On Thursday, March 26th at the Kahl Campus Center at the Sage Colleges, from 6-8 pm (actually, I’ve also seen it as listed at 7:30 pm; my guess is that the film’s at 6 & there’s a 7:30 panel discussion following), there’s Finding Kind. The film’s short description: Two female filmmakers “set out in a cross country journey of discovery and education. Interviewing women and girls along the way about their lives and experiences, Parsekian and Thompson find, among all of the unique personal stories, some universal truths about growing up as girls. Finding Kind is a document of that journey, and of the filmmakers’ quest to take these experiences and find a common ground of kindness and mutual respect.” This one’s free, too, but you’re supposed to RSVP by March 26th. You can see a trailer here.

finding kind But, wait, there’s more! You can continue the girl power in the comfort of your own home through the splendor of Netflix.

Girl Rising is on Instant Netflix: “Viewers get to know nine unforgettable girls living in the developing world: ordinary girls who confront tremendous challenges and overcome nearly impossible odds to pursue their dreams.”

girl rising

Miss Representation is on Instant Netflix: “highlight[s] and challenge[s] the limiting depictions of women in the media and our larger culture.”

Miss_Representation_Movie-poster2

Maindentrip is on Instant Netflix: “14-year-old Laura Dekker sets out—camera in hand—on a two-year voyage in pursuit of her dream to be the youngest person ever to sail around the world alone.”

maidentrip

Half the Sky is on Instant Netflix: “the [four-hour] documentary series introduces women and girls who are living under some of the most difficult circumstances imaginable — and fighting bravely to change them.”

half the sky

Now, I wonder if I can get the girls to join me at the film festival. . . .

 

Snowy Afternoon

Right now, my children are hard at work.

They’re diligently harvesting icicles for their snow fort. Each icicle requires going to one of the upstairs bedrooms, clambering onto some furniture to reach the upper portion of the windows, opening the windows from the top down, carefully breaking off the precious spear o’ ice, swaddling it into a towel, carrying it carefully down the stairs and through the house, nudging into a pair of shoes at the door, maneuvering out the doorway without breaking the icicle (this part’s particularly tricky), and stowing the icicle with the ever-growing pile.

As you might imagine, this process if fraught with household perils. Not fully closing the upstairs windows is one of them. Forgetting that the windows should be closed at all is another. Occasionally there’s a sharp sound of breaking glass above me that indicates that the icicle wasn’t successfully transferred from the eaves into its towel-swaddle. And, really, the towel-swaddling is evidence of progress from previous harvest after repeated maternal complaints about a trail of drips. They’re not so fast out the door, leading to enough of a draft that Cute W, two or three rooms away, asks what’s going on. The shoes bring just a bit more snow in every time they’re slipped on, and when the shoes are not exactly where they’re expected, one sister will steal the other’s pair, which works just fine until the second sister is at the door with no shoes immediately apparent. Then, her only recourse is to open the door, step out onto the porch barefoot, and call to her sister until her cries and the wind whipping in through the open door rouses me to point out the vast array of sneakers and boots available, as well as the sister’s slide-on shoes, which were only tucked under the vast array of sneakers and boots.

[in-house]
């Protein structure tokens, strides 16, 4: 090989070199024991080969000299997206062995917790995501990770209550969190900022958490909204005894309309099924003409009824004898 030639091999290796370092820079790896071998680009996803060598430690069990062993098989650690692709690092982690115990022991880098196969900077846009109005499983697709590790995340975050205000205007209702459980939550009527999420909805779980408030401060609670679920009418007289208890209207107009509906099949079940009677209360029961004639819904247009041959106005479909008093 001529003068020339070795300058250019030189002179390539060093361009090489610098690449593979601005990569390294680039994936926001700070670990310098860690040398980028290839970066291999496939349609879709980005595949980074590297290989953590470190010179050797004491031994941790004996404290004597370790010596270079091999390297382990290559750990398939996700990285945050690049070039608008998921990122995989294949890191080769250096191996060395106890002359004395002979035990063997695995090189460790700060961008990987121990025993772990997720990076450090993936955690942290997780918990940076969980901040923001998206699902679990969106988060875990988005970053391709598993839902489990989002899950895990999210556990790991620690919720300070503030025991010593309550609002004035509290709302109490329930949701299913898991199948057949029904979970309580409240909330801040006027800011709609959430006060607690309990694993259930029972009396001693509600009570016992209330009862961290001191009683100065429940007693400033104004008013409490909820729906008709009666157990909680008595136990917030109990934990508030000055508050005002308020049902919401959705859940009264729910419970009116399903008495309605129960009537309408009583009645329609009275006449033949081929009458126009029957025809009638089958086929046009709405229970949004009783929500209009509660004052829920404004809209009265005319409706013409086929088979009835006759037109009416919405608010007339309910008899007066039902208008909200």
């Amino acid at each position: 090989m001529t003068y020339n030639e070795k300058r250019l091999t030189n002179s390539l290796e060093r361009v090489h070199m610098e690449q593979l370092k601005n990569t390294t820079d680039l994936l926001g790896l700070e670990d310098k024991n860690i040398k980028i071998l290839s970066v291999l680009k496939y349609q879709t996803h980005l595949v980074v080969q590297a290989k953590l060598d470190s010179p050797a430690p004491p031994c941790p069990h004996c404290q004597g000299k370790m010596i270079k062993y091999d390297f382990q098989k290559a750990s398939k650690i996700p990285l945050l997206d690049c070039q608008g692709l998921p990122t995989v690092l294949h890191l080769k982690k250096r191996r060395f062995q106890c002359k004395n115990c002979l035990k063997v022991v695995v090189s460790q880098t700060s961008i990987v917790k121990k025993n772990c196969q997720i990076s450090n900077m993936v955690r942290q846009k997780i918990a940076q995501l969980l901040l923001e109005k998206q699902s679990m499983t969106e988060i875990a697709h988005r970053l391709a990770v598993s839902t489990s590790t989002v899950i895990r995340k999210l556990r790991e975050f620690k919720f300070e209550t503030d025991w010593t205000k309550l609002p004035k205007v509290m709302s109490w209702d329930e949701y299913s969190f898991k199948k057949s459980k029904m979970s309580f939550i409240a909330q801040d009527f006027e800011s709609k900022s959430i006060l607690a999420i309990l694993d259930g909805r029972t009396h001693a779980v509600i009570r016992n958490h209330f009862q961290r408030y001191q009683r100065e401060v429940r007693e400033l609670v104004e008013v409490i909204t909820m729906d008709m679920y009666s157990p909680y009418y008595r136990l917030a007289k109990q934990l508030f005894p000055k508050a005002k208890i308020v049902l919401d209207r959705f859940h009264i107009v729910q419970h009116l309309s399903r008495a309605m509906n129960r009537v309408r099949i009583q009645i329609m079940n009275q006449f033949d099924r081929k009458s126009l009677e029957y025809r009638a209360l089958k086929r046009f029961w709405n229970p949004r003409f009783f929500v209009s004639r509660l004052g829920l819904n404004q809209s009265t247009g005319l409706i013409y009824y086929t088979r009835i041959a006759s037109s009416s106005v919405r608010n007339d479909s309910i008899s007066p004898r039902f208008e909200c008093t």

And yet. They are so happy, so diligent, cooperating with each other and planning their building and setting the stage for an afternoon outdoors, that I do my best to ignore the irritation. I choose not to venture upstairs,  I turn the thermostat down for the duration of the icicle-harvesting process, and I throw a towel down by the back door. When the girls finally determine that their supply is big enough to move the entire construction project outside, I remind them to check the windows and wipe the floors, and they are extraordinarily compliant. They know that this entire operation requires considerable maternal forbearance, so when I throw out the requisite tasks before they can head out, M beams, “Yes, Mom, we love you, anything for you, Mom.” And even if there’s a bit of the Eddie Haskell in her response, I can’t help but be charmed.

As they’re bustling outside, Cute W, who’s ventured into the kitchen to make some lunch, offers them some grilled cheese, and I suggest that they take it outdoors. Cute W’s flummoxed. “You don’t want to do that, do you?” Oh, on the contrary! An outdoor winter picnic is one of the girls’ favorite things, and it’s always better if you’ve got something warm and cozy, so grilled cheese is perfect. I shoo them out, and ten minutes later I’m setting the plates of grilled cheese out on the back porch, AKA the take-out window. We’ll hope it holds them for a long time, but meanwhile, I’ll get cocoa prepped on the stove. When the girls come in, they’ll squeal and declare that I must be psychic, and I’ll gravely agree with them. Why yes. Yes, I am.